Fog. From working with patients, I know that brain-fog is one of the key symptoms of fibromyalgia, and I'm pretty sure it's a direct result of, over time, over and over, being told that one does not feel what one feels, does not know what one knows, and has not experienced the events directly connected with one’s pervasive sense of being unsafe in the world. Foggy. Well, if I don’t know what I know, and I don’t feel what I feel, and if the events of my life exist in some non-existent never-world, it’s a little hard for me to stay focused on today’s school pick-up time, the grocery list, and when to take this swarm of pills designed to defog my being into a wellness that will perhaps forevermore erase the fog, the events, the feelings, and the knowing. Frankly the fog is a big fuck you to the consensus reality I’ve been bullied to get with, these many years. Or so I imagine.
Fog. One of the difficulties of being an empath is that it can be hard to know what's my feeling, and what’s someone else's. This lack of clarity is getting better, as I settle more and more into the body's solidity, its big, firm butt on the chair, and size-eleven feet on the ground. But still. Sometimes in a room full of people sporting the full-on fog, I get lost, too. Where’s the harbor? What’s the point of any of my bright solutions, when you are trying to raise a wolf-child in a barely heated cabin in the middle of nowhere, while a feral puppy eats the furniture, and your back is being torn apart at the shoulder-blades? And you – what use have you got for what I might say, when most of your upper teeth are gone, you haven't slept in years, and pretty much no one on the planet has offered the time, space, or resources to help you unwind the never-world of neglect and abuse where you spent your formative years? The skull on your sweatshirt says, Fuck You, Mindfulness Lady, and, believe me, I get where it’s coming from. I do the meditation expert’s version of a Trump press conference, and exit the room, pretty convinced I know nothing, or feel nothing, and may not necessarily exist in any meaningful way.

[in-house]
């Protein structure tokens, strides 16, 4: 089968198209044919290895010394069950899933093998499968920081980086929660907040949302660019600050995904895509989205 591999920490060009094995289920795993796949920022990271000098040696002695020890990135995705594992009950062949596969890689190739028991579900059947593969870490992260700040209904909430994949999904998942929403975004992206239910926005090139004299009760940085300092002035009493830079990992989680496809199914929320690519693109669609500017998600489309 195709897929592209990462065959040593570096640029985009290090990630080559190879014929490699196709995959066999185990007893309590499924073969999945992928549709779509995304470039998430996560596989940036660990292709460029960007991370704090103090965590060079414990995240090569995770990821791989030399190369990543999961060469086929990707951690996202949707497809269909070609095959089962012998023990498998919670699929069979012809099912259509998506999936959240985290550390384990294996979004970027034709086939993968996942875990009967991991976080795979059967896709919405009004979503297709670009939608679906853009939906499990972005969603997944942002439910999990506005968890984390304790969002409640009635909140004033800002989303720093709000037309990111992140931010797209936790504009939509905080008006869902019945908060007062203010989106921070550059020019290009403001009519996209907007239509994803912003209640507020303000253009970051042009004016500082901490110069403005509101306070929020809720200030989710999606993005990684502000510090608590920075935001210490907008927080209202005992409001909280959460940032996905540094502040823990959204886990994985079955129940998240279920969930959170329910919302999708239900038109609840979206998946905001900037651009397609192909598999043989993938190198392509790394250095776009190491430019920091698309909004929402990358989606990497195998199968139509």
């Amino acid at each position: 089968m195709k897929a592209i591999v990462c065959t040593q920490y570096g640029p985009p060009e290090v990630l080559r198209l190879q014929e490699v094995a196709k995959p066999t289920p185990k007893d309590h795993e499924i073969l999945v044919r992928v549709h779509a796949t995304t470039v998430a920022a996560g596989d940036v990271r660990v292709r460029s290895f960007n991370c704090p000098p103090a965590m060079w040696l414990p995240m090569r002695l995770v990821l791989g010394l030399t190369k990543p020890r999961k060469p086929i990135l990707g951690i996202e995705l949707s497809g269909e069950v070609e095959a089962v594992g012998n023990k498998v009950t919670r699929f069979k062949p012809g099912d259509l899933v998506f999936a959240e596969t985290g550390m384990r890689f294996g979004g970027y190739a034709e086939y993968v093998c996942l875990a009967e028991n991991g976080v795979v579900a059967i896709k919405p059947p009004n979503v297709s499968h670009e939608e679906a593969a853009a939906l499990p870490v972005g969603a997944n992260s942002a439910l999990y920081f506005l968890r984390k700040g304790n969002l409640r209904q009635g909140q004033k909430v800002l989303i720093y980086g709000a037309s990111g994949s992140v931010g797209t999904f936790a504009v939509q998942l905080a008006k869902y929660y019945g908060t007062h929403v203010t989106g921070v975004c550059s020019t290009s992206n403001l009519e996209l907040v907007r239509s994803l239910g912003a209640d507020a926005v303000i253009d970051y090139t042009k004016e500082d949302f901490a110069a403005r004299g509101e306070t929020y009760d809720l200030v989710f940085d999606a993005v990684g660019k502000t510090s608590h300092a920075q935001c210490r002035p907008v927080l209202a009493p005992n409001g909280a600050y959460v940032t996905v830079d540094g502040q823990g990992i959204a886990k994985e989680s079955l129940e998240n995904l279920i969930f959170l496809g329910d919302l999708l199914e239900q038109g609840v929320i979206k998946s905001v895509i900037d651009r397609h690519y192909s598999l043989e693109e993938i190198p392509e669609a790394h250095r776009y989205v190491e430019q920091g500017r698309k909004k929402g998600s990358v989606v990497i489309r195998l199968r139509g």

As it turns out, therapy-universe has a word for this phenomenon – it's called de-skilling, and it's a classic thing that happens around people whose experiences of being diminished become externalized into a cleverness-erasing force field. It’s a superpower, and it can be really scary to interact with. What to do? Well, you could attempt to armor your heart completely, and have nothing to do with the parts of yourself & of other people that have been silenced. Or you could try to allow contact, but only within certain roles. Expert is acceptable. Skeptic also. I read yesterday about the Internet-based movement to “debunk” the Newtown school shootings, which goes as far (apparently) as to demand of parents that they disinter the bodies of their slain children, to prove that they were killed by gunshots. This impulse has a very strong WTF quality, until one realizes that, just as the Expert seeks distance through knowing-without-feeling, the Skeptic seeks distance through denying-without-feeling. Anything to avoid being de-skilled, disarmed, discombobulated, contaminated with pain and loss and horror. By contagion, both expertise and skepticism can themselves be powerful de-skilling forces.